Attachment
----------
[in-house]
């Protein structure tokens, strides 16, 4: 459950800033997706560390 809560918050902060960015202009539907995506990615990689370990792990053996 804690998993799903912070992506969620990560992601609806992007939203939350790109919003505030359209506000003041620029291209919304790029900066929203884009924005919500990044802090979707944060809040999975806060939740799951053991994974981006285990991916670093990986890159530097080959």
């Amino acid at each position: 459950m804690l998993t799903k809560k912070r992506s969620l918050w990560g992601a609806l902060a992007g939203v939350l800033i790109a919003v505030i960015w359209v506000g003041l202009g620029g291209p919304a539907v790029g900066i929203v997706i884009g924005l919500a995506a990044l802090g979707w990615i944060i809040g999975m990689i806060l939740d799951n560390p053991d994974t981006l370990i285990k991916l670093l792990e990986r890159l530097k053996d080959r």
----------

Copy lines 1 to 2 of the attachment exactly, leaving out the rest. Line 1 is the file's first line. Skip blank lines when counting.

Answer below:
[in-house]
């Protein structure tokens, strides 16, 4: 459950800033997706560390 809560918050902060960015202009539907995506990615990689370990792990053996 804690998993799903912070992506969620990560992601609806992007939203939350790109919003505030359209506000003041620029291209919304790029900066929203884009924005919500990044802090979707944060809040999975806060939740799951053991994974981006285990991916670093990986890159530097080959």